Quals grab bag: Jeans' Equations

Last updated 2018-09-17 19:39:45 SGT

This is a collection of nice results I derived while studying for quals that I wanted to save somewhere.

“Jeans' Equation” is what (some) astronomers call taking the first moment of the velocity with respect to the collisionless Boltzmann equation, expressed in coordinates [(x^i, p_i)] on the cotangent bundle as

[{\partial f \over \partial t} + \dot{x}^i {\partial f \over \partial x^i} + {\partial \over \partial p_i}\left(F_i f\right)=0.]

Here, rather than being the component of a vector, [\dot{x}^i] is understood to be [{\partial \mathcal{H} \over \partial p_i}], a function on the cotangent bundle.

Schematically, conserved currents in 4 dimensions have vanishing four-divergence. However, this is less easy to motivate without manifest relativistic covariance (as is the case with the CBE, which is defined without reference to Riemannian structure). In what follows we will work in flat coordinates and essentially pray that the results hold good when expressed in a covariant manner.1 In principle it might be possible to construct a map to the tangent bundle that yields the desired result (it might be the usual Levi-Civita connection with respect to the Sasaki metric, but I am not sure about this).

Assuming such a map exists, we take advantage of this hand-waving to replace the final term with the equivalent expression on the tangent bundle in coordinates [(x^i, v^i)]:

[{\partial f \over \partial t} + {\partial \over \partial x^i} \left(v^i f\right) + {\partial \over \partial v^i}\left(F^i f\right)=0,]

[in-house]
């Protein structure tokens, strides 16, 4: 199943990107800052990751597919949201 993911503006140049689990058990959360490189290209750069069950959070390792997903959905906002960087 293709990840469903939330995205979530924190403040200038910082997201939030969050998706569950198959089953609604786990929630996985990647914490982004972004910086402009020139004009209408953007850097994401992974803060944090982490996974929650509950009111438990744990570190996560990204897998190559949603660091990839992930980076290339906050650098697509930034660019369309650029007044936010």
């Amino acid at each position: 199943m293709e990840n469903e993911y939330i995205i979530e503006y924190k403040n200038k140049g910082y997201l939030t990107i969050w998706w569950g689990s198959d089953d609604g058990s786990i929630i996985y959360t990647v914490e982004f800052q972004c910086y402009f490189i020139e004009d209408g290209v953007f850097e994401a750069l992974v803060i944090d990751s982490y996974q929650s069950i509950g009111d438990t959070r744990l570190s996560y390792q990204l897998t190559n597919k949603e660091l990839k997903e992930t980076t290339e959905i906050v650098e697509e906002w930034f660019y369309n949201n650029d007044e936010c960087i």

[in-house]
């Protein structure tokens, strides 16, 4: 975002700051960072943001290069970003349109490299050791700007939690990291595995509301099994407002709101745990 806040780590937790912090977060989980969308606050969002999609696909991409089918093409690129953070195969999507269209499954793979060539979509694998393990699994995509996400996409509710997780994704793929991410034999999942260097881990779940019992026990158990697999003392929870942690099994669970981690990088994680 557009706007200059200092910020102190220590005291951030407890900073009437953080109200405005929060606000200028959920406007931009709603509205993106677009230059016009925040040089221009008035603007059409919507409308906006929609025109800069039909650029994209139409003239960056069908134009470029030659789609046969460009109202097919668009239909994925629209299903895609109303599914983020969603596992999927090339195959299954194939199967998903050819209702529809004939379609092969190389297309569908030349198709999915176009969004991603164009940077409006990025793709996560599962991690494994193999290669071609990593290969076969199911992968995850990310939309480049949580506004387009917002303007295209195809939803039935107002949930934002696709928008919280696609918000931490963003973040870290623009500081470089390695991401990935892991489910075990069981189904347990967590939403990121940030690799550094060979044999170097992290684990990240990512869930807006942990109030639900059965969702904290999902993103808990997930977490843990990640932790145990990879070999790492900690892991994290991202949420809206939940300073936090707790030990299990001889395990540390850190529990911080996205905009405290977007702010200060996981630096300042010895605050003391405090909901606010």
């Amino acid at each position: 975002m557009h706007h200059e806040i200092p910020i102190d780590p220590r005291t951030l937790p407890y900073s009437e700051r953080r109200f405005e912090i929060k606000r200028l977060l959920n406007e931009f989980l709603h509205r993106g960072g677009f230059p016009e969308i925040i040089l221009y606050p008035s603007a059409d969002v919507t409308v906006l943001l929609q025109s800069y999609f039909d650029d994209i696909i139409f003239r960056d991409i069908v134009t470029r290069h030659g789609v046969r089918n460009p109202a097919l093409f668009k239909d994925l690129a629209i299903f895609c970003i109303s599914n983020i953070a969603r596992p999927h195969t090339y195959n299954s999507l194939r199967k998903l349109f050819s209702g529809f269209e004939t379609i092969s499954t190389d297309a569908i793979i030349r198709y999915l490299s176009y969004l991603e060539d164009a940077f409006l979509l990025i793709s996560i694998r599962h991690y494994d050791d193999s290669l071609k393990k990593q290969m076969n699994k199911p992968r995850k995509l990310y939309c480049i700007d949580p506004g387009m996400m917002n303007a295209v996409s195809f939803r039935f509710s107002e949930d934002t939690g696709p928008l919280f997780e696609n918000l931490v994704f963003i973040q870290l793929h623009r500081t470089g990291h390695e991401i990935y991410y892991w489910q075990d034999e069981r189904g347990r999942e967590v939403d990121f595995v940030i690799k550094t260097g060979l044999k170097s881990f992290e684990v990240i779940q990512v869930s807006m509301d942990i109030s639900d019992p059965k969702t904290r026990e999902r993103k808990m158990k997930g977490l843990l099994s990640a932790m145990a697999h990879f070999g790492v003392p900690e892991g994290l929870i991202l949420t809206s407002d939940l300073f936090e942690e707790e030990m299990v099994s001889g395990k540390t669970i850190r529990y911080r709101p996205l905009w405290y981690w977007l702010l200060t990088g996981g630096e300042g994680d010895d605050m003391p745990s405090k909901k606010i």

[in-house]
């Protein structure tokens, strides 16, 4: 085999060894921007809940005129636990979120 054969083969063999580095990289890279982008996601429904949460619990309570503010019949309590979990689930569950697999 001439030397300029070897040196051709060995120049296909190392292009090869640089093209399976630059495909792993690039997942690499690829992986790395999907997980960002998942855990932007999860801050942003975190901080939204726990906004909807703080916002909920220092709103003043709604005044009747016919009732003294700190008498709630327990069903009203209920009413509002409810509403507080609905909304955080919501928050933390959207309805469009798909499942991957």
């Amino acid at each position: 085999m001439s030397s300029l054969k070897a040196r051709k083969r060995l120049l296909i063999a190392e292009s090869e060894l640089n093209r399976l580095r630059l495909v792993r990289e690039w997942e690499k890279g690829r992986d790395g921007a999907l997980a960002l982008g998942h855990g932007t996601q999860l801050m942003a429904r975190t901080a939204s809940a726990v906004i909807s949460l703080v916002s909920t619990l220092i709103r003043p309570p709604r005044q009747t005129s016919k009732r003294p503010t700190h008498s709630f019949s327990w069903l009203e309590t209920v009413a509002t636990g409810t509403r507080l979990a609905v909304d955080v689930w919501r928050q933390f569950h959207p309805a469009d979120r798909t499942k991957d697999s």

pulling back [f] as well. Note that now by construction [\partial_i v^j = 0], which was not necessarily the case on the cotangent bundle except for specific choices of Hamiltonian. We then proceed with the computations as follows:

Zeroth moment

Defining [\rho = \int f~\mathrm{d}^3v] and correspondingly [\left = \int f g(v)~\mathrm{d}^3v], we observe that the velocity-volume integral of the last term has the structure of a volume integral of a 3-divergence. Under suitable regularity conditions (i.e. [f\to 0] faster than any of the other multiplicands can grow), this vanishes, leaving us with

[{\partial \rho \over \partial t} + {\partial \over \partial x^i}\left(\left \rho \right) = 0.]

This is recognisably the classical fluid continuity equation. It is customary to define [j^i = \rho \left]. However, we will avoid doing so for reasons that we will soon explore.

First moment

Performing a similar integration after multiplying all terms against [v^j] yields

[{\partial \over \partial t}\left(\rho \left\right) + {\partial \over \partial x^j}\left(\left \rho \right) = \rho\left< F^j {\partial \over \partial v^j} v^i\right>.]

Assuming that the force has no dependence on the velocity (as is the case for conservative forces), we obtain

[\rho F^j\left< {\partial \over \partial v^j} v^i\right> = \rho F^j\left< \delta^i_j\right> = \rho F^i,]

whereby we have

[{\partial \over \partial t}\left(\rho \left\right) + {\partial \over \partial x^i}\left(\left \rho \right) = \rho F^i.]

This is recognisably the classical fluid momentum equation. Again, it is customary to define a velocity dispersion tensor (in particular to massage it into a form where there is an overall factor of [\rho], which can then be cancelled out) but we will resist the temptation to do this.

It is also customary to construct a tensor [T^{ij} = \rho \left] (manifestly symmetric), in terms of which the above can be written in 3 dimensions (+ time) as

[{\partial \over \partial t}j^i + {\partial \over \partial x^j}T^{ij} = \rho F^i.]

Higher moments

Repeating the integration after multiplying by [\prod_n^N v^{i_n}], we obtain

[{\partial \over \partial t}\left(\rho \left<\prod_n^N v^{i_n}\right>\right) + {\partial \over \partial x^j}\left(\rho\left \right) = \rho F^j\left<{\partial \over \partial v^j} \prod_n^N v^{i_n}\right>.]